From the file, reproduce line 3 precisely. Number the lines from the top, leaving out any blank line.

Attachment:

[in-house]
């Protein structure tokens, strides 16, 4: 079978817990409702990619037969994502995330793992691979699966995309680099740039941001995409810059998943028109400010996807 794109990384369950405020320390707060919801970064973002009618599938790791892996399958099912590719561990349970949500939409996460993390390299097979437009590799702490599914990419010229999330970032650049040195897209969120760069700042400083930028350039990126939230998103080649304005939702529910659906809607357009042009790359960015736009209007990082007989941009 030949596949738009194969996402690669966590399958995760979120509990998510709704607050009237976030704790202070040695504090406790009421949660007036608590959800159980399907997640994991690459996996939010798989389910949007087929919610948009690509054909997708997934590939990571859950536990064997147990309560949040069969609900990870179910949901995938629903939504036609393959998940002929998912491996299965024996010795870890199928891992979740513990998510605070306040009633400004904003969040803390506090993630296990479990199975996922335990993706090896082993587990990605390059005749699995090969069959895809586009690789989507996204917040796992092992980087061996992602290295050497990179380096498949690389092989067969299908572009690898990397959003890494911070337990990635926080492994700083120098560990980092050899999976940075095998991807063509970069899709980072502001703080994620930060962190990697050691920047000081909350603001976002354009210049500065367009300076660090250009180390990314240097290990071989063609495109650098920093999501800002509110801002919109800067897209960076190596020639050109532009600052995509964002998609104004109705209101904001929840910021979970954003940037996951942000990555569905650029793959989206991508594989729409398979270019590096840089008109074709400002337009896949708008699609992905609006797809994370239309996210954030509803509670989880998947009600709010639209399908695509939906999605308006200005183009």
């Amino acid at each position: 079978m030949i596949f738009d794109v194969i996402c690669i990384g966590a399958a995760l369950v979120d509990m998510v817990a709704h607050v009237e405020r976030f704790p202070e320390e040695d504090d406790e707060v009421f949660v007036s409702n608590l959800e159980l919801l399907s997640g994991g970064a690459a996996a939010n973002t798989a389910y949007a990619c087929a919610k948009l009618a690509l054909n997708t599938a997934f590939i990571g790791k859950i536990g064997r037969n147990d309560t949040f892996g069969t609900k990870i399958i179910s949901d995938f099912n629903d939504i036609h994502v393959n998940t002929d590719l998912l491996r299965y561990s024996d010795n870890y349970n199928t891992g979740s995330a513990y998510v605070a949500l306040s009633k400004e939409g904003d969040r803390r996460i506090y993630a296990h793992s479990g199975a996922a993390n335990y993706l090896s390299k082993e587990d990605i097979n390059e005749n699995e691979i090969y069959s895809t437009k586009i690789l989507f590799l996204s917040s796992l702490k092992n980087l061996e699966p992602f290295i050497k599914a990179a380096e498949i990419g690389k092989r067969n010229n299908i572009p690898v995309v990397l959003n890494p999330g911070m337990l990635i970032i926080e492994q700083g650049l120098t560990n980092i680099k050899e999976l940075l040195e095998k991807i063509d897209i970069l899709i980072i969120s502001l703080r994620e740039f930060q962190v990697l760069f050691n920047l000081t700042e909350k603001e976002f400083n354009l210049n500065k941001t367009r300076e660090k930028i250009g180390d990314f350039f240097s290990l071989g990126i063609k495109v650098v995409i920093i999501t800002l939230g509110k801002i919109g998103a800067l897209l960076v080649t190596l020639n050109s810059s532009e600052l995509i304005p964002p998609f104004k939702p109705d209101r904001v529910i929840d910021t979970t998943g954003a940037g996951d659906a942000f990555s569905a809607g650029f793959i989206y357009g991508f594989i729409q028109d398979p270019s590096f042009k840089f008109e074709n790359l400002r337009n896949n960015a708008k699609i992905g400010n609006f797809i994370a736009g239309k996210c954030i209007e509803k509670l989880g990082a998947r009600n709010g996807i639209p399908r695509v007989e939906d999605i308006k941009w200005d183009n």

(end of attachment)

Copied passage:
């Amino acid at each position: 079978m030949i596949f738009d794109v194969i996402c690669i990384g966590a399958a995760l369950v979120d509990m998510v817990a709704h607050v009237e405020r976030f704790p202070e320390e040695d504090d406790e707060v009421f949660v007036s409702n608590l959800e159980l919801l399907s997640g994991g970064a690459a996996a939010n973002t798989a389910y949007a990619c087929a919610k948009l009618a690509l054909n997708t599938a997934f590939i990571g790791k859950i536990g064997r037969n147990d309560t949040f892996g069969t609900k990870i399958i179910s949901d995938f099912n629903d939504i036609h994502v393959n998940t002929d590719l998912l491996r299965y561990s024996d010795n870890y349970n199928t891992g979740s995330a513990y998510v605070a949500l306040s009633k400004e939409g904003d969040r803390r996460i506090y993630a296990h793992s479990g199975a996922a993390n335990y993706l090896s390299k082993e587990d990605i097979n390059e005749n699995e691979i090969y069959s895809t437009k586009i690789l989507f590799l996204s917040s796992l702490k092992n980087l061996e699966p992602f290295i050497k599914a990179a380096e498949i990419g690389k092989r067969n010229n299908i572009p690898v995309v990397l959003n890494p999330g911070m337990l990635i970032i926080e492994q700083g650049l120098t560990n980092i680099k050899e999976l940075l040195e095998k991807i063509d897209i970069l899709i980072i969120s502001l703080r994620e740039f930060q962190v990697l760069f050691n920047l000081t700042e909350k603001e976002f400083n354009l210049n500065k941001t367009r300076e660090k930028i250009g180390d990314f350039f240097s290990l071989g990126i063609k495109v650098v995409i920093i999501t800002l939230g509110k801002i919109g998103a800067l897209l960076v080649t190596l020639n050109s810059s532009e600052l995509i304005p964002p998609f104004k939702p109705d209101r904001v529910i929840d910021t979970t998943g954003a940037g996951d659906a942000f990555s569905a809607g650029f793959i989206y357009g991508f594989i729409q028109d398979p270019s590096f042009k840089f008109e074709n790359l400002r337009n896949n960015a708008k699609i992905g400010n609006f797809i994370a736009g239309k996210c954030i209007e509803k509670l989880g990082a998947r009600n709010g996807i639209p399908r695509v007989e939906d999605i308006k941009w200005d183009n």